• Though greater rates of insurance will increase demand for care and likely increase waiting times for certain services in certain areas, we wonder if those unable to afford insurance today should wait for us to solve the workforce (and cost control) problems? (We don’t think so.) If they should be made to wait, how long?
    • We don’t agree that health care coverage should be secondary to addressing other social problems, like inability to afford food or providing a good education. We think health care, food, and education are all worthy of our attention and, yes, government spending (redistribution). Further, we don’t think that any of these are at odds with promoting a “sound economy and a brighter future” (per Antos’s final paragraph). They are integral to it. Healthy, sufficiently fed, well-educated people are better workers and more voracious consumers.

    I’ll leave you with one final point: I remain puzzled why those who find the ACA too expensive also seem to advocate for more expensive alternatives (more choice through private coverage, say). I’m perfectly comfortable with an all-private health insurance system, one with more choice for all, provided everyone has access to affordable coverage. But I own the fact that it will be more expensive than the one we have. I also am far from convinced that going all-private is the only way to improve our health system.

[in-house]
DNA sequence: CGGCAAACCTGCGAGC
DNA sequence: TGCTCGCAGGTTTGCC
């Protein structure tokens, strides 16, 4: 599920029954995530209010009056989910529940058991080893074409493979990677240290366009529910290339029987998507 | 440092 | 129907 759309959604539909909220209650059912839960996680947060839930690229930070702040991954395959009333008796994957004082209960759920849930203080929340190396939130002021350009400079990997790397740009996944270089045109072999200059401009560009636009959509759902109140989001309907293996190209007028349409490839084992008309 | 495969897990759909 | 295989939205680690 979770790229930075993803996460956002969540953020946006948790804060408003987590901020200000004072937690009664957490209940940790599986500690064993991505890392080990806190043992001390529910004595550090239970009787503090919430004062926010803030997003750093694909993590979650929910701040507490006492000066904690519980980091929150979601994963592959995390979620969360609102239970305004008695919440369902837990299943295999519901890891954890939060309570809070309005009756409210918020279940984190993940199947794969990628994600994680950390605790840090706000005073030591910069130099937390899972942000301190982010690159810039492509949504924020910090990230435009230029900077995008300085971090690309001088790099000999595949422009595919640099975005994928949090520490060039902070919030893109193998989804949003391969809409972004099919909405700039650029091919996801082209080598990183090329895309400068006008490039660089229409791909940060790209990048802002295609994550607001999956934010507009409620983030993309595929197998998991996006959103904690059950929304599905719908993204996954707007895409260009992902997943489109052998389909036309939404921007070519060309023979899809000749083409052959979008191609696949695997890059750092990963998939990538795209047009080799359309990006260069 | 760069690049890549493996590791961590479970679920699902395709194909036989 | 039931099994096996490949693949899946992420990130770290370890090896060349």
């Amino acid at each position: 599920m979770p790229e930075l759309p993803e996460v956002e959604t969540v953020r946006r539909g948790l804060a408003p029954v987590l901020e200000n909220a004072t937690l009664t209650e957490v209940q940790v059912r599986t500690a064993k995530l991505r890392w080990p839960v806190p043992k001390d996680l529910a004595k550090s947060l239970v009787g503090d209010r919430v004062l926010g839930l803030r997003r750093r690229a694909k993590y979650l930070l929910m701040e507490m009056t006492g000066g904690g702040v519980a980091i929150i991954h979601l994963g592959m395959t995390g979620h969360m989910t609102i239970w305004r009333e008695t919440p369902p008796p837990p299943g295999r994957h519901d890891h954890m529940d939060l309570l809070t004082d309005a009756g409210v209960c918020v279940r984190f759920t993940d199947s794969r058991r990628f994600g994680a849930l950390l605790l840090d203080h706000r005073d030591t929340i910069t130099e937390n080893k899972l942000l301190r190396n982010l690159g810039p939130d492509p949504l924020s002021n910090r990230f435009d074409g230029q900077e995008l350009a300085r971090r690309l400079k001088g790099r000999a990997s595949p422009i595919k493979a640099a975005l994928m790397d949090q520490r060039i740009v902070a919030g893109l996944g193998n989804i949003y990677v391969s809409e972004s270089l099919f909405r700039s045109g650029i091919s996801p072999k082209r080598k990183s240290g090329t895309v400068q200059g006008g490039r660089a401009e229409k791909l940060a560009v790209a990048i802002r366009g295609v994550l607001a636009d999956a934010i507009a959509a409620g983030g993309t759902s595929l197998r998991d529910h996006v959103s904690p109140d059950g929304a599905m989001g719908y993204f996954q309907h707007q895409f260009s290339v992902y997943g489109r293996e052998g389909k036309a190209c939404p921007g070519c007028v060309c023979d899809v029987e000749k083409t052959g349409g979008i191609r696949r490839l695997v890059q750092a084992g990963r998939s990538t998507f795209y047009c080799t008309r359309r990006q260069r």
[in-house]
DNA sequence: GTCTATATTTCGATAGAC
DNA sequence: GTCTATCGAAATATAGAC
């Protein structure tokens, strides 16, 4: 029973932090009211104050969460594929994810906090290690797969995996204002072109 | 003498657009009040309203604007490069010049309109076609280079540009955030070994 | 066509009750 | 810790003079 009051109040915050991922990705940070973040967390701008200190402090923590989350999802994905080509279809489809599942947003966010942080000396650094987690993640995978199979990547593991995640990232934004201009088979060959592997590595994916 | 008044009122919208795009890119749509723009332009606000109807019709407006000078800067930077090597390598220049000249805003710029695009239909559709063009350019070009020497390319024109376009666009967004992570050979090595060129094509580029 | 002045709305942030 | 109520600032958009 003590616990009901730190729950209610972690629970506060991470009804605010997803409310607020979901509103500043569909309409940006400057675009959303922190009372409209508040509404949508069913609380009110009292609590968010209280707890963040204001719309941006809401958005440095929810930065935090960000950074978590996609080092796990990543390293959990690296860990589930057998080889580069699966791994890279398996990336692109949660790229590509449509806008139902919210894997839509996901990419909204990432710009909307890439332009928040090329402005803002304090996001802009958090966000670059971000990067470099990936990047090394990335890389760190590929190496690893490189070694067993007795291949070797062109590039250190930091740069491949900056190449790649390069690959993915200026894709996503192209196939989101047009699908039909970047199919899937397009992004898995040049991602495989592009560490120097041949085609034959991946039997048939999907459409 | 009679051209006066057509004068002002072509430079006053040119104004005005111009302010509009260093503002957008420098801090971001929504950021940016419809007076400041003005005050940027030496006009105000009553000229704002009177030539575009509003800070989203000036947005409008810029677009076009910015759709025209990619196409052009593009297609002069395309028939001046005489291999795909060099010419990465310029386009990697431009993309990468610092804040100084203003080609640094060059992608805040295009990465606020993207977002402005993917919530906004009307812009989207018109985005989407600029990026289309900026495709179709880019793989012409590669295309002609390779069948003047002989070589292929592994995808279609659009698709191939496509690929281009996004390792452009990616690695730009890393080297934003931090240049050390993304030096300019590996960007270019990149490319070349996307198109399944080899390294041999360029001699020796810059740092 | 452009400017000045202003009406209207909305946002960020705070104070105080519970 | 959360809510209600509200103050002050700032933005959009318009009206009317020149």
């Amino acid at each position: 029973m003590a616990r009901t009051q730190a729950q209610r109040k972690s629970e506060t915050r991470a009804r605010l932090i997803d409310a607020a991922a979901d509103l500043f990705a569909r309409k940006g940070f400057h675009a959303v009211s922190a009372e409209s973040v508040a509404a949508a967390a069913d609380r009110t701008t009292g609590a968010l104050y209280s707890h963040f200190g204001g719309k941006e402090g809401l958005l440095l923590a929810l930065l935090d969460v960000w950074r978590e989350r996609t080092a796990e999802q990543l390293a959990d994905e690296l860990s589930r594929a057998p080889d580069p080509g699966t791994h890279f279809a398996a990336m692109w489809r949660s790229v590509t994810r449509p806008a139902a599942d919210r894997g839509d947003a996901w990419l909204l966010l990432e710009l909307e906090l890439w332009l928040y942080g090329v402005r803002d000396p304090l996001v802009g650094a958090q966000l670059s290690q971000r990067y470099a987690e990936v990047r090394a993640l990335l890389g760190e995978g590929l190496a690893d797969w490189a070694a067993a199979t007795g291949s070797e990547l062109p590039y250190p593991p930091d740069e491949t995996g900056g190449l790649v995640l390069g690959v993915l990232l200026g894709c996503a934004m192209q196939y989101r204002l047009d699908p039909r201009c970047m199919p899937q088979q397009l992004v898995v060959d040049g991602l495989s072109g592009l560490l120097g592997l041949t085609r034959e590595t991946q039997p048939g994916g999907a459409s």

• Austin,
      Re: your last paragraph. While private coverage costs more, those who favor a less federalist approach see the aggregate spend as lower, not higher, no? A premium might be costlier, but with higher OOP costs and “efficiencies” initiated on administrative side, among other things, they might see the world differently. It may be an incorrect view, but they have convictions in its correctness.

      • Sorry, your comment strikes me as a bit of a word salad. Hard to parse. Adjusting for benefits and taking account of selection, I’m not convinced shifting spending from public to private insurance by itself saves anything system wide. If one wants to claim uncertain “efficiencies” will do the job, fine. But whether they really will is an empirical question. Like I’ve said many times, I’m more than happy to see that experiment play out, e.g., via premium support, so long as there are safeguards in place to protect consumer welfare in case things go awry.

    • For clarity:
      Those who take the market approach see the higher upfront cost of private plans not as a cost shift, but a means to lower overall costs through their management approach to care.

      I am not saying you (or me) must agree with it, but it is their view.


      • Sure, but it’s the management that would reduce costs (maybe) and increase quality (maybe). Could public plans achieve that? Could ACOs? Seems like there’s room for debate and experimentation. And, throughout, one must be very careful that “management” isn’t just management of risk (cream skimming) but of care. This is often a major limitation of studies in this area.

    • Conservatives are opposed to any program which increases the number of persons who are dependent on the federal government.

      That is their prime motivation.